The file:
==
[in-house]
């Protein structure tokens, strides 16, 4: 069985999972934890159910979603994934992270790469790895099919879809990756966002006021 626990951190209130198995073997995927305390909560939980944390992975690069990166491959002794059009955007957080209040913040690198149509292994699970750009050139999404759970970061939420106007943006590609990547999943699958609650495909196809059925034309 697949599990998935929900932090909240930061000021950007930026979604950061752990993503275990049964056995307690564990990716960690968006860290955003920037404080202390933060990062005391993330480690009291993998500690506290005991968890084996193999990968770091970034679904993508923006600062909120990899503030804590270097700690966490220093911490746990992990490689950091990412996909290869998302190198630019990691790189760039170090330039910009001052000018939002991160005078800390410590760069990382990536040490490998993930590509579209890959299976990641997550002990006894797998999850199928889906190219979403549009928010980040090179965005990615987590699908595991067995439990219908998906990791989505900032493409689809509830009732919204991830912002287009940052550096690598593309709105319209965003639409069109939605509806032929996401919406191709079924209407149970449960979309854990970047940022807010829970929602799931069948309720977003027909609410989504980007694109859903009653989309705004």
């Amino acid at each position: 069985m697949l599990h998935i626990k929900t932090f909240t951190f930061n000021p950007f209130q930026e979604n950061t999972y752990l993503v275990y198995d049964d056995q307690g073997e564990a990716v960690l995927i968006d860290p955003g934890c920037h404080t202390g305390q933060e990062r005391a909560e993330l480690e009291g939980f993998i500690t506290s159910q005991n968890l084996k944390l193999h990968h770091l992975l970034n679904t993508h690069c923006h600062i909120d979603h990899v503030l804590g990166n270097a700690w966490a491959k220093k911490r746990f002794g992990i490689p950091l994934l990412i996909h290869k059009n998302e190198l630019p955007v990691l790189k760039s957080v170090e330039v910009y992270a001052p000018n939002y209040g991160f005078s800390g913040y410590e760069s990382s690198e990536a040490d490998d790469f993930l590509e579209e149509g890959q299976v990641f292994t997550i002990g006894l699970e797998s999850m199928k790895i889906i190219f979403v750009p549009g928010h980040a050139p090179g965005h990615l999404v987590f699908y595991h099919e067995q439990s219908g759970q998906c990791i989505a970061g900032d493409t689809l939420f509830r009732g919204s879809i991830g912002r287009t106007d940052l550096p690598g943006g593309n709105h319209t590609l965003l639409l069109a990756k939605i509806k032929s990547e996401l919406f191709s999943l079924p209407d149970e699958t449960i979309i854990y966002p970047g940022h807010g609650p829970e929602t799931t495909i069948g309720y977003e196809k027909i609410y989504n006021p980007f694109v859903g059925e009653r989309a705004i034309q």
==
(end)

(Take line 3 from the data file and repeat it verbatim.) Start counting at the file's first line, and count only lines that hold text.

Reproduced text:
């Amino acid at each position: 069985m697949l599990h998935i626990k929900t932090f909240t951190f930061n000021p950007f209130q930026e979604n950061t999972y752990l993503v275990y198995d049964d056995q307690g073997e564990a990716v960690l995927i968006d860290p955003g934890c920037h404080t202390g305390q933060e990062r005391a909560e993330l480690e009291g939980f993998i500690t506290s159910q005991n968890l084996k944390l193999h990968h770091l992975l970034n679904t993508h690069c923006h600062i909120d979603h990899v503030l804590g990166n270097a700690w966490a491959k220093k911490r746990f002794g992990i490689p950091l994934l990412i996909h290869k059009n998302e190198l630019p955007v990691l790189k760039s957080v170090e330039v910009y992270a001052p000018n939002y209040g991160f005078s800390g913040y410590e760069s990382s690198e990536a040490d490998d790469f993930l590509e579209e149509g890959q299976v990641f292994t997550i002990g006894l699970e797998s999850m199928k790895i889906i190219f979403v750009p549009g928010h980040a050139p090179g965005h990615l999404v987590f699908y595991h099919e067995q439990s219908g759970q998906c990791i989505a970061g900032d493409t689809l939420f509830r009732g919204s879809i991830g912002r287009t106007d940052l550096p690598g943006g593309n709105h319209t590609l965003l639409l069109a990756k939605i509806k032929s990547e996401l919406f191709s999943l079924p209407d149970e699958t449960i979309i854990y966002p970047g940022h807010g609650p829970e929602t799931t495909i069948g309720y977003e196809k027909i609410y989504n006021p980007f694109v859903g059925e009653r989309a705004i034309q």